When I was eleven, reading finally sunk in because of authors like Judy Blume and Beverly Cleary. Most of the characters were strong girls dealing with the intensity of middle school and high school woes—the same issues I was dealing with in my own tween and teen years. These books inspired me to keep reading and learning and in many ways, they inspired me to become the independent woman I am today. I highly recommend the following:
- Ramona the Brave (Beverly Cleary)
When I moved into a new school for first grade, I held onto my Snoopy dog hoping it would get me through the day. Mom had started a new job and I was the shy new kid in school. Beverly Cleary knew exactly what I was going through when she wrote her character Ramona. In this book, Ramona shows her brave side with a new teacher, a scary new room, and her mom’s new job.
- Are You There God? It’s Me, Margaret. (Judy Blume)
Freckle Juice, Blubber, Superfudge, Tales of a Fourth Grade Nothing, and Tiger Eyes—Judy Blume took me away with everything she wrote. It was as if she was writing just to me as I pored over the pages in my canopy bed. This title is about moving from the city to the suburbs (which I did), sixth grade at a new school (which was my hardest year), and how to handle new friends (which I learned to do during two pivotal moves as a child). You might as well buy the Judy Blume box set!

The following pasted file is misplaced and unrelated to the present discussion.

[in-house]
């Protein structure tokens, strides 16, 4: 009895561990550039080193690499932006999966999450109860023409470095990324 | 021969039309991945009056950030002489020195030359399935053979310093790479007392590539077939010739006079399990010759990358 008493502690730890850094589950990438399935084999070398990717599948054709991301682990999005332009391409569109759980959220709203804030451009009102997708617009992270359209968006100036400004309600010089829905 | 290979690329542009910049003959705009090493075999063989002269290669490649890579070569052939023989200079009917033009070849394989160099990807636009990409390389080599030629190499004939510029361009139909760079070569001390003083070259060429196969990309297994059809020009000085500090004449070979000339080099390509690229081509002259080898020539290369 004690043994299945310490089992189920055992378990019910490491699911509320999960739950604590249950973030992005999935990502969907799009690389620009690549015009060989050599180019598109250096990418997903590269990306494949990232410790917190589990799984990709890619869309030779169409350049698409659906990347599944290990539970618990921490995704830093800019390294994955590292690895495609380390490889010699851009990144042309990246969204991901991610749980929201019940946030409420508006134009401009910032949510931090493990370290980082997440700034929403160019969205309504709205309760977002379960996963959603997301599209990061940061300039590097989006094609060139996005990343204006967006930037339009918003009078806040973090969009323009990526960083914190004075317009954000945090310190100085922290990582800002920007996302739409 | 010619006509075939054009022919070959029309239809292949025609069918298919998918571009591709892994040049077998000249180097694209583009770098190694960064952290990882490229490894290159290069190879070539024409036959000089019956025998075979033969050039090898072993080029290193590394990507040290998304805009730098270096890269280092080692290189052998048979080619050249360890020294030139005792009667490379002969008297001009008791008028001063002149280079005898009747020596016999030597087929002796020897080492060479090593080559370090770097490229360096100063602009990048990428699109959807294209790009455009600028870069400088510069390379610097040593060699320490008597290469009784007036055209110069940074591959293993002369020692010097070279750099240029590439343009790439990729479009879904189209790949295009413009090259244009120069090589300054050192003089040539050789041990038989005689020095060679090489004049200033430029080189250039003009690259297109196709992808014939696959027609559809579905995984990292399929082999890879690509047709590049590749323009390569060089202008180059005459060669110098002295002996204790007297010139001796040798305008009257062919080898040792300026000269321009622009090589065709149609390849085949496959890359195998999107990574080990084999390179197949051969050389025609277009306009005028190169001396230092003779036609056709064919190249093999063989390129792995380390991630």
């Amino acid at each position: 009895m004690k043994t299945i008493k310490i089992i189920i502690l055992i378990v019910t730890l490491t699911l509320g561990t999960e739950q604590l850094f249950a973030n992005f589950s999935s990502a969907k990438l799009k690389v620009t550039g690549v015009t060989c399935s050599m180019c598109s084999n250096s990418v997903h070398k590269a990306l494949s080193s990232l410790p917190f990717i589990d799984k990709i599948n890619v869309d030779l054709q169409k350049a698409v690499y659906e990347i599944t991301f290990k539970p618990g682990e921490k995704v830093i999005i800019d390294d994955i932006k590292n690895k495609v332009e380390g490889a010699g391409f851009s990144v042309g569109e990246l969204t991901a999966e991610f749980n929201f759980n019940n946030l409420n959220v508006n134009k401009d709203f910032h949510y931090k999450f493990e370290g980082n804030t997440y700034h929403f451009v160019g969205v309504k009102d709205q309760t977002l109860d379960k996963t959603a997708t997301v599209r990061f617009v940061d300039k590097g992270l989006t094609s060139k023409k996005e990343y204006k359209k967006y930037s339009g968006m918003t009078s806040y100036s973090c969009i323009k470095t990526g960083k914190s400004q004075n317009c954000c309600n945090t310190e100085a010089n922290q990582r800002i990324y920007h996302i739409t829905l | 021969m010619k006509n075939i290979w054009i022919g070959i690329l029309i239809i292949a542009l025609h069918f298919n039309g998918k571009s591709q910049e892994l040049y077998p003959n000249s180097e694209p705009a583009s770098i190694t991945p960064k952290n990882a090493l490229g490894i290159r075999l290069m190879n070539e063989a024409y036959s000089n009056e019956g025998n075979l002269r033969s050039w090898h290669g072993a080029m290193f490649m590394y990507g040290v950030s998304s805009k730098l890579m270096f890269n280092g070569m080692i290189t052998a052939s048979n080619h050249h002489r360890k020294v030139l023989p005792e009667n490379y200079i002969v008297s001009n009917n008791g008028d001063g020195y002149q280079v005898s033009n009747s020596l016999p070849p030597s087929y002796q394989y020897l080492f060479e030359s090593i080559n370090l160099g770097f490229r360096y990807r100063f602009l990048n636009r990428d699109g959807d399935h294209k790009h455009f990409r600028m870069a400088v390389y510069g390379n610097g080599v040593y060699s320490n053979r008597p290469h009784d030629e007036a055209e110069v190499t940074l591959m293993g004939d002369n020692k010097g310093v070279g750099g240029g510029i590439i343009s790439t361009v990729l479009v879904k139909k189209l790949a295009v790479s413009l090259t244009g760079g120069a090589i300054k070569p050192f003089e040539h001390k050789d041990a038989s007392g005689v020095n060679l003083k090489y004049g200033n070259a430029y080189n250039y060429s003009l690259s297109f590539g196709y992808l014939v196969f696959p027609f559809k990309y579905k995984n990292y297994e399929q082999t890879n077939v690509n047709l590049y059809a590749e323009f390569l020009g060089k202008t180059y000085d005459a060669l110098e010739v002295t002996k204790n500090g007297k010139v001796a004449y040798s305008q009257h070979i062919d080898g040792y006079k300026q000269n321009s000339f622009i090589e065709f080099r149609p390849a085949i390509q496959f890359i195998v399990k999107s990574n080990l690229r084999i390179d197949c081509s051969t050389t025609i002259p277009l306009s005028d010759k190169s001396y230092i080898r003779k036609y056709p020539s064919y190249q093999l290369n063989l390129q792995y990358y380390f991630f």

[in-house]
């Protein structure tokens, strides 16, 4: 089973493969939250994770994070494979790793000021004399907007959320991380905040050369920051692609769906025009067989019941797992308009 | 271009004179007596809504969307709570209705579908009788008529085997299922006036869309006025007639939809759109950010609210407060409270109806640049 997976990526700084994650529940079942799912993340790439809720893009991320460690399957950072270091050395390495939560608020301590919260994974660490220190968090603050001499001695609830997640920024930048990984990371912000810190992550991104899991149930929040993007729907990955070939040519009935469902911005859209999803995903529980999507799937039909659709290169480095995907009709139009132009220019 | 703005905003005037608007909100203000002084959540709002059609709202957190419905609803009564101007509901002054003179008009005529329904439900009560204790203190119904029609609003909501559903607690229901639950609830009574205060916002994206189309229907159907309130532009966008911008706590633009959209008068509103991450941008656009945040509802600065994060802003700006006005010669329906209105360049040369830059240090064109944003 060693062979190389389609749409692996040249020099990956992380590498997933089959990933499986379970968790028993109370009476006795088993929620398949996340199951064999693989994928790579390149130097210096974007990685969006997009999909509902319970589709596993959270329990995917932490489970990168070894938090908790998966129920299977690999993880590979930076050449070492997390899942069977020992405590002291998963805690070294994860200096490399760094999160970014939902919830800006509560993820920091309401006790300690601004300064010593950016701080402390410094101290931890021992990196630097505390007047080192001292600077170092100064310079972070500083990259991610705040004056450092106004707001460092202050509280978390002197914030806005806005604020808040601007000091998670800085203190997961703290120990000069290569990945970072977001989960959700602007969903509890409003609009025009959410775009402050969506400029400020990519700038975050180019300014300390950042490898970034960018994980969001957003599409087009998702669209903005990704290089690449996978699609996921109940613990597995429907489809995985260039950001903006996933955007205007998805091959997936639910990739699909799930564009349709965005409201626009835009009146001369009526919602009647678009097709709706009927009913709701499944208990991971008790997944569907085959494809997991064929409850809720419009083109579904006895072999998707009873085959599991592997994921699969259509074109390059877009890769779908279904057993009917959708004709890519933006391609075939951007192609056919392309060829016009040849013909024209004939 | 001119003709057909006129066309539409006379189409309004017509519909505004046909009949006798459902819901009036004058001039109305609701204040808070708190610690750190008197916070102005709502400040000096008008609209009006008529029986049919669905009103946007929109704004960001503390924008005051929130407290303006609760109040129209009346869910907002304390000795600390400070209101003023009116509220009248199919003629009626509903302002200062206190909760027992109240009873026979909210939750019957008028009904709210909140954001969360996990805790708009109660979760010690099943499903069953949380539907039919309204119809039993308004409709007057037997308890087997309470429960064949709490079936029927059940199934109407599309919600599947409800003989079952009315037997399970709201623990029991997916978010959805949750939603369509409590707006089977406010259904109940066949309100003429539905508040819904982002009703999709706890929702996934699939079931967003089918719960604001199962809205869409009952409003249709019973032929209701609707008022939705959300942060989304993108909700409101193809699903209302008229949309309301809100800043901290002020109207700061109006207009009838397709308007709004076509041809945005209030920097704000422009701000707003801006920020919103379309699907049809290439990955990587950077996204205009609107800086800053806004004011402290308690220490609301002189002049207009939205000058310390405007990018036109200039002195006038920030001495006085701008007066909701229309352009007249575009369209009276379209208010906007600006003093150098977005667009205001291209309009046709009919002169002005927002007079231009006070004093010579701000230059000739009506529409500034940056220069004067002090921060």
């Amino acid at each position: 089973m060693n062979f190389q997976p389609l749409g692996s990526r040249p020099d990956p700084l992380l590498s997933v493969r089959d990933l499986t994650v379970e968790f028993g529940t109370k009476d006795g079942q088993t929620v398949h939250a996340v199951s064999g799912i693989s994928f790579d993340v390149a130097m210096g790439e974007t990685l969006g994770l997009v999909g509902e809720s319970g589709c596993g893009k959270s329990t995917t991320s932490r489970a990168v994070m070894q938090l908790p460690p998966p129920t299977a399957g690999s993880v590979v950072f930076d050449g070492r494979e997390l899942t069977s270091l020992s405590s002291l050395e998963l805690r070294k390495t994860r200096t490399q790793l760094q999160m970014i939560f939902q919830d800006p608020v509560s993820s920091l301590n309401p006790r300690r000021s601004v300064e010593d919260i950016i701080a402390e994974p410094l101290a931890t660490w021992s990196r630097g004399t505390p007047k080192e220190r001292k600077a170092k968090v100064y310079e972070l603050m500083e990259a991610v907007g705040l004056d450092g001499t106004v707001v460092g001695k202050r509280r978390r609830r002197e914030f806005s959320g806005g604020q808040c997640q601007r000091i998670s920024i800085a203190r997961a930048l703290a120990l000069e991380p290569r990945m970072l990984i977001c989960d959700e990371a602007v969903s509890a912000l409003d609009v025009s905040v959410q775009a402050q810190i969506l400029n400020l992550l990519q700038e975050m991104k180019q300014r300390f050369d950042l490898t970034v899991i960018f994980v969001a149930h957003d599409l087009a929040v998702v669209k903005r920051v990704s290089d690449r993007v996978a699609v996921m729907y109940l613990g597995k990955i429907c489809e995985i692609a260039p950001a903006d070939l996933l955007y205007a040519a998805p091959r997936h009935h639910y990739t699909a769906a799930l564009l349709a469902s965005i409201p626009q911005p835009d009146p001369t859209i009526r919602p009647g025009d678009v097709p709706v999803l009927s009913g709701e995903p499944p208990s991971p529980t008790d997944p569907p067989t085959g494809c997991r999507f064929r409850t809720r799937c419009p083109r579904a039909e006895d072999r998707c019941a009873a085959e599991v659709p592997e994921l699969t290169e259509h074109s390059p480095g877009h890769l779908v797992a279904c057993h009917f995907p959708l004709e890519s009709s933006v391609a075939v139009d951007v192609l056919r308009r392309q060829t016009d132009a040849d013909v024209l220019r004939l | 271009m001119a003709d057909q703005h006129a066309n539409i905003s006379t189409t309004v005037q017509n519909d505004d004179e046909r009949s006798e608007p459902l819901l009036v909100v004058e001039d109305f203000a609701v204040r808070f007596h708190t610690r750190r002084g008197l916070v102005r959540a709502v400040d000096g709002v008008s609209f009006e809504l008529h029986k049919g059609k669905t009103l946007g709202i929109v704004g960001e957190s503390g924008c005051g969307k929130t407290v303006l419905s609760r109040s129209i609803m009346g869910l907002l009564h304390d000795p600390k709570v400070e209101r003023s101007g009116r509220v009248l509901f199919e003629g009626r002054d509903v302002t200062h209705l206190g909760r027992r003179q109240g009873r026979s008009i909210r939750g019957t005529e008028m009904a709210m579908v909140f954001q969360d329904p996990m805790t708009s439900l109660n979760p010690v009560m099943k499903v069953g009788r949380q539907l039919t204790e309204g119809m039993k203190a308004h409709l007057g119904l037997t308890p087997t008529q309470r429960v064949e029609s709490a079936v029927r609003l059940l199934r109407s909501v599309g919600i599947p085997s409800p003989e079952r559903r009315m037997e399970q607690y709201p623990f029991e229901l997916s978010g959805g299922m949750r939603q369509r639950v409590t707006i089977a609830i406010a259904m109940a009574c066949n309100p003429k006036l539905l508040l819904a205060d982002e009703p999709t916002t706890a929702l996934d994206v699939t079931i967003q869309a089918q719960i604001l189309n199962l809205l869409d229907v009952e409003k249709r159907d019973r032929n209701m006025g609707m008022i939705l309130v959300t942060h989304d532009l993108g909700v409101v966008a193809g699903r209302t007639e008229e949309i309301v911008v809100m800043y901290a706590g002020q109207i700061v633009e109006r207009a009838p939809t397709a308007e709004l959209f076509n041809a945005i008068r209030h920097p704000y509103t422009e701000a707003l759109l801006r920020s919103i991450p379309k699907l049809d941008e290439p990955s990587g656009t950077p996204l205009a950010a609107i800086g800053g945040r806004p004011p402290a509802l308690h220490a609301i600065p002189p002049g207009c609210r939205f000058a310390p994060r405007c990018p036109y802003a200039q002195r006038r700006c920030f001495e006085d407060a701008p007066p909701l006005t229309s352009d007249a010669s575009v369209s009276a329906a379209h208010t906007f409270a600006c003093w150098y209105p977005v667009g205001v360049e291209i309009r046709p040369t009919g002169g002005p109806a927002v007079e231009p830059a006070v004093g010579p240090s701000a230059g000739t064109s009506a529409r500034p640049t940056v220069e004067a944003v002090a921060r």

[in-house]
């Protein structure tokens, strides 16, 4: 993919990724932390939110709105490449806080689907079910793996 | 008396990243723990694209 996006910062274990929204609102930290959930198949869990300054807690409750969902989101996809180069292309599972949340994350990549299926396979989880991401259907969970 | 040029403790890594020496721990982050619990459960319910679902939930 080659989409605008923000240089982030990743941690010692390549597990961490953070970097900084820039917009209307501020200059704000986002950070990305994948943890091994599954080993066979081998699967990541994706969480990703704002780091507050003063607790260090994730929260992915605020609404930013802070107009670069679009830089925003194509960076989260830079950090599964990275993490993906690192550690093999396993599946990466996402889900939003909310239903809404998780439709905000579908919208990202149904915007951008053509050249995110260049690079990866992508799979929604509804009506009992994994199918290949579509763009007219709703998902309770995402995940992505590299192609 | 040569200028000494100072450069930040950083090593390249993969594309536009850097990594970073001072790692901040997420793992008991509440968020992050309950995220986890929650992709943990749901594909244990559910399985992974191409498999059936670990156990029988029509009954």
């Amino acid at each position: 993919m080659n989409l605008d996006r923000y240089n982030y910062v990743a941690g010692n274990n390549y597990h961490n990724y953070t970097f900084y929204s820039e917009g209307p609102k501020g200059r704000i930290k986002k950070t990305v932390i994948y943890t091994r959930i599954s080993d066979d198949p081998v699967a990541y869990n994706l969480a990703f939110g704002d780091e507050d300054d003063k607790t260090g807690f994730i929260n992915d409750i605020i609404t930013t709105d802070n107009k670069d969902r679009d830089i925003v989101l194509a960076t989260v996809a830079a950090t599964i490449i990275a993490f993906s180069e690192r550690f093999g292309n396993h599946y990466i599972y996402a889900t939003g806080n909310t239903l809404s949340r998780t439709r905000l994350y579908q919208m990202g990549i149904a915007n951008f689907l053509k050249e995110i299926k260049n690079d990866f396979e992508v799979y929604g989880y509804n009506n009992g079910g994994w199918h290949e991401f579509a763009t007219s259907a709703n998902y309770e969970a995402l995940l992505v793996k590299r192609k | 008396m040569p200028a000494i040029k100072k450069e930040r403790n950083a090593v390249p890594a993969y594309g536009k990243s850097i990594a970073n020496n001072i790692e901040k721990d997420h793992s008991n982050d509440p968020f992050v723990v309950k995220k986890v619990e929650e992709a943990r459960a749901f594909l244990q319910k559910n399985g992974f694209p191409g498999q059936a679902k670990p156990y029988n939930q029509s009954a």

- Island of the Blue Dolphins (Scott O’Dell)
Just as the film, The Black Stallion, took my breath away, so did O’Dell’s story of Karena, an Indian girl who learns how to care for herself on a deserted island. The way she found strength in herself on that island alone may have been the inspiration prompting my love of nature and my own solo adventures to islands abroad as an adult.
- Bridge to Terabithia (Katherine Paterson)
I remember when I first experienced death in grade school; it was just before I read Paterson’s classic. Mixing the make believe that children experience in their backyards and in the woods, and that a secret kingdom can exist just over a river and through some woods, while dealing with tragedy, is an invaluable lesson for any to learn.
- The Lion, the Witch, and the Wardrobe (C.S. Lewis)
My favorite in this Chronicles of Narnia set, when I saw the film version a few years back, I swore I was watching myself as a child in Lucy on the silver screen. In the book, it was the fantastical story line, the safety of the lion and the evil of the witch, and the simple concept that all could be found behind my childhood closet. It was the first time as a child that I couldn’t put down a book.